By Linda A. Prussen-Razzano
posted July 23, 2001
Just last month, the Federation of American Scientists, the Natural Resources
Defense Council, and the Union of Concerned Scientists issued a report
entitled, "Towards True Security: A US Nuclear Posture for the Next Decade."
The purpose of the report was to examine our current post-cold war posture,
compare it to changes in the World Theater, and adjust America's defense
policy to accommodate these changes. It should come as no surprise that
while certain recommendations are quite sound, others reflect hopefully
optimistic and quite unrealistic point of view, especially in light of
human nature and world history.
The pinnacle event forcing scientists to re-examine America's current
nuclear posture occurred over six years ago. Quite literally, only eight
minutes stood between Russia's decision not to launch its nuclear arsenal
and the destruction of the world as we know it.
On January 25, 1995, NASA researchers launched a Black Brant XII missile
from Norway to investigate the Northern Lights phenomena. Announcements
were made to the appropriate countries advising them of this launch; however,
a miscommunication inside Russia's defense department caused their systems
and personnel in Olenegursk, some 470 miles away, to regard this research
launch as a potential nuclear attack. Then Russian President Boris Yeltsin
had already opened his nuclear suitcase as military monitors watching
Russia's nine early warning satellites struggled to determine whether
a first strike was nearing Russian soil. Just eight minutes shy of giving
the command, a positive identification was made and Russian forces came
The continuing deterioration of Russia's early warning system saw five
satellites fall into disrepair, leaving only four satellites available
for future confirmations. Compared to America's extensive system, Russia's
is now more prone to misinterpretation and error than it was in the past.
Obviously, this vulnerability in detection and confirmation poses a risk
to America, and the world.
It comes as a great surprise, therefore, that none of the "recommendations"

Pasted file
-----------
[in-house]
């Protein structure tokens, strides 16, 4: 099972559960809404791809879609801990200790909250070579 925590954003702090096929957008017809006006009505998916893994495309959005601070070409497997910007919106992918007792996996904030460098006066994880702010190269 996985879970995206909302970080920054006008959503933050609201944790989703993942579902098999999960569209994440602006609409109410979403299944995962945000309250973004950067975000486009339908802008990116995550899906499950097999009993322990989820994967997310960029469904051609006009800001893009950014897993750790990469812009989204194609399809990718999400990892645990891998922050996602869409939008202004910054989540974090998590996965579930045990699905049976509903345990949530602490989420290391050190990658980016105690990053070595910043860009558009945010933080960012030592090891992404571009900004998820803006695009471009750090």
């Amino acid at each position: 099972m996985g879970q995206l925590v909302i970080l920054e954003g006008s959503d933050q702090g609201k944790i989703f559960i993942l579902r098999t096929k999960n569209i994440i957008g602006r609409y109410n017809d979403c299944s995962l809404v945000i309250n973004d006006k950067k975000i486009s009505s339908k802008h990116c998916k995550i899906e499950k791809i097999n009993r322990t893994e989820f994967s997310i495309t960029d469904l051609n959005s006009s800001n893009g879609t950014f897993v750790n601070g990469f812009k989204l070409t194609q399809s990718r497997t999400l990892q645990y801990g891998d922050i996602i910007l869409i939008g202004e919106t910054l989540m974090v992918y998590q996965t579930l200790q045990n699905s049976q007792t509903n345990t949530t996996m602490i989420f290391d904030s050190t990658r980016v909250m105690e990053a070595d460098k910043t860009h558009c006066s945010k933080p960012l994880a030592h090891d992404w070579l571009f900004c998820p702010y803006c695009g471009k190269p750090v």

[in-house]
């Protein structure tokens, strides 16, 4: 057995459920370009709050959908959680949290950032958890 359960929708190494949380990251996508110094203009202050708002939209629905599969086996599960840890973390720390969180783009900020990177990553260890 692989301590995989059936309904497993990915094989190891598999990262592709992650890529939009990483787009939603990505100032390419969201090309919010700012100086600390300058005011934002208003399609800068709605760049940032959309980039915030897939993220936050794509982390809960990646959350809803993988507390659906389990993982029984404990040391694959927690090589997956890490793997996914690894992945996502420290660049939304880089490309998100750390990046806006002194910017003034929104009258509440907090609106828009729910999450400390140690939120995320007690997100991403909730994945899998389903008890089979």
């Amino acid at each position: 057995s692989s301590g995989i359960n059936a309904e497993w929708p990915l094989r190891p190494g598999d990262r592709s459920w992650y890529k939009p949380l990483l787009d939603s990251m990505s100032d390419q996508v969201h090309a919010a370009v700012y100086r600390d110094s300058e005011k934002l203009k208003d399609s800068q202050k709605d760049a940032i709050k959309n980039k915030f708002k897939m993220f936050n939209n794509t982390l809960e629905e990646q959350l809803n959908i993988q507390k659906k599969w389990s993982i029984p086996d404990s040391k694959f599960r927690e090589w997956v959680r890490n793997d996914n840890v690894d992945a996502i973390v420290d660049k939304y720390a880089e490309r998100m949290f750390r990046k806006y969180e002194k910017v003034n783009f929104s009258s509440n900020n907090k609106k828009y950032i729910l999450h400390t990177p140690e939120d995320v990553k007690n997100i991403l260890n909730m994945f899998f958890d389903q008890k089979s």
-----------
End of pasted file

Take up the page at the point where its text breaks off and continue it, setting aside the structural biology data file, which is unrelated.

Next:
include providing Russia with the technology to upgrade their current
early warning system. As miscommunication and false identification were
the primary causes of this proverbial "close call," one would think we
would take steps to improve these on Russia's behalf. In truth, the scientific
community appears to be suggesting the opposite; instead of securing Russia's
ability to confirm a non-attack, they recommend America scale back it's
own abilities to respond to a first strike and scoff at the notion of
a National Missile Defense.
If anything, the Norway experience stands as proof positive why a National
Missile Defense is not only sapient, it's necessary.
Of the nine proposals offered, the following appear to have the greatest
Declare that the sole purpose of US nuclear weapons is to deter and,
if necessary, respond to the use of nuclear weapons by another country.
Replace its reliance on pre-set targeting plans with the capability
to promptly develop a response tailored to the situation if nuclear
weapons are used against the United States, its armed forces, or its
Announce its commitment to further reductions in the number of nuclear
weapons, on a negotiated and verified multilateral basis.
Reaffirm its commitment to pursue nuclear disarmament and present
a specific plan for moving toward this goal, in recognition that the
universal and verifiable prohibition of nuclear weapons would be in
the US national security interest.
The remaining proposals are questionable, at best.